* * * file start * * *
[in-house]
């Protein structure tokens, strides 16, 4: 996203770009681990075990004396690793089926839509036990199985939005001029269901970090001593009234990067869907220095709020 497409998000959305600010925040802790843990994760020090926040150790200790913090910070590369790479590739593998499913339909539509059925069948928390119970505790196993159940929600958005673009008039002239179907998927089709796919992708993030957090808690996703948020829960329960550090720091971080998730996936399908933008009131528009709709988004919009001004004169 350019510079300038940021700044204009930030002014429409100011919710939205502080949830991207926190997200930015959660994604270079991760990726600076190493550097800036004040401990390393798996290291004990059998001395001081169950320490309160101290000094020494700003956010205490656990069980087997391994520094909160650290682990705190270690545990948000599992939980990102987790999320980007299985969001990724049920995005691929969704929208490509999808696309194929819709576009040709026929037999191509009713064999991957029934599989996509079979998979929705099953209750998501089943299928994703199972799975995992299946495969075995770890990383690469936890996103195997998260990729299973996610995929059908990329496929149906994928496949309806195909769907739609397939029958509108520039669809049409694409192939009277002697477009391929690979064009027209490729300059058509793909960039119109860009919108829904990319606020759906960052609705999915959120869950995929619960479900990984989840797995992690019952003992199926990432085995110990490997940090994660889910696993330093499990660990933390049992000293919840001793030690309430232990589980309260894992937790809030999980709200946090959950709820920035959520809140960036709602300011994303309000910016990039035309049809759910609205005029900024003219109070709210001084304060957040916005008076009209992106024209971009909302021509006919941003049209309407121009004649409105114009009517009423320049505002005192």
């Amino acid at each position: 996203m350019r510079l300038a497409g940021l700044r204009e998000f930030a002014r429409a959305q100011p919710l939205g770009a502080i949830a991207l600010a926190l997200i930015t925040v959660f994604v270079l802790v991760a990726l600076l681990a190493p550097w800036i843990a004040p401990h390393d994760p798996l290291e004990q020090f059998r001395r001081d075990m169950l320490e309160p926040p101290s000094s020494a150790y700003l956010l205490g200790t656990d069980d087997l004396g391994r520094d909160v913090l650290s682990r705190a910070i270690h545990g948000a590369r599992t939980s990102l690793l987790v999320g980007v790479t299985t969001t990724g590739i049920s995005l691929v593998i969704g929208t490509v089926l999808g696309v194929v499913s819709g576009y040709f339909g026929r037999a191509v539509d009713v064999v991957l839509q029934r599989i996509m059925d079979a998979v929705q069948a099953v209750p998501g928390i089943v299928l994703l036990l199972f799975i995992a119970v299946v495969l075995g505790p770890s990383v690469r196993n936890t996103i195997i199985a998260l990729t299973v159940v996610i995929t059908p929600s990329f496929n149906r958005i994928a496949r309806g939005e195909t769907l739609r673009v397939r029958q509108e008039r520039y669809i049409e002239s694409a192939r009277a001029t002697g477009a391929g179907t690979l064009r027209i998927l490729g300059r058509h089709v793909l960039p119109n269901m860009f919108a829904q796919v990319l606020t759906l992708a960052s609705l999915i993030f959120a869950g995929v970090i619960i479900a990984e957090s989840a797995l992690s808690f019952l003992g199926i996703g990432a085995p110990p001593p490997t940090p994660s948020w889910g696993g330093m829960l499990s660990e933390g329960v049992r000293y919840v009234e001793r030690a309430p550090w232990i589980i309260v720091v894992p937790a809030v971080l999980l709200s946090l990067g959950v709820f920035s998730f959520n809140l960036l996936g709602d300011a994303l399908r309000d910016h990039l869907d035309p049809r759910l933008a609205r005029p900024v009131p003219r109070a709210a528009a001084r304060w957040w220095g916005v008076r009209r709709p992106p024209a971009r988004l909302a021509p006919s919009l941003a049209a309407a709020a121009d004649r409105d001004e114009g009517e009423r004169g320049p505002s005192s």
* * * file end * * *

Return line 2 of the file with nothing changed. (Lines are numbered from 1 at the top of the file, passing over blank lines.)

């Protein structure tokens, strides 16, 4: 996203770009681990075990004396690793089926839509036990199985939005001029269901970090001593009234990067869907220095709020 497409998000959305600010925040802790843990994760020090926040150790200790913090910070590369790479590739593998499913339909539509059925069948928390119970505790196993159940929600958005673009008039002239179907998927089709796919992708993030957090808690996703948020829960329960550090720091971080998730996936399908933008009131528009709709988004919009001004004169 350019510079300038940021700044204009930030002014429409100011919710939205502080949830991207926190997200930015959660994604270079991760990726600076190493550097800036004040401990390393798996290291004990059998001395001081169950320490309160101290000094020494700003956010205490656990069980087997391994520094909160650290682990705190270690545990948000599992939980990102987790999320980007299985969001990724049920995005691929969704929208490509999808696309194929819709576009040709026929037999191509009713064999991957029934599989996509079979998979929705099953209750998501089943299928994703199972799975995992299946495969075995770890990383690469936890996103195997998260990729299973996610995929059908990329496929149906994928496949309806195909769907739609397939029958509108520039669809049409694409192939009277002697477009391929690979064009027209490729300059058509793909960039119109860009919108829904990319606020759906960052609705999915959120869950995929619960479900990984989840797995992690019952003992199926990432085995110990490997940090994660889910696993330093499990660990933390049992000293919840001793030690309430232990589980309260894992937790809030999980709200946090959950709820920035959520809140960036709602300011994303309000910016990039035309049809759910609205005029900024003219109070709210001084304060957040916005008076009209992106024209971009909302021509006919941003049209309407121009004649409105114009009517009423320049505002005192």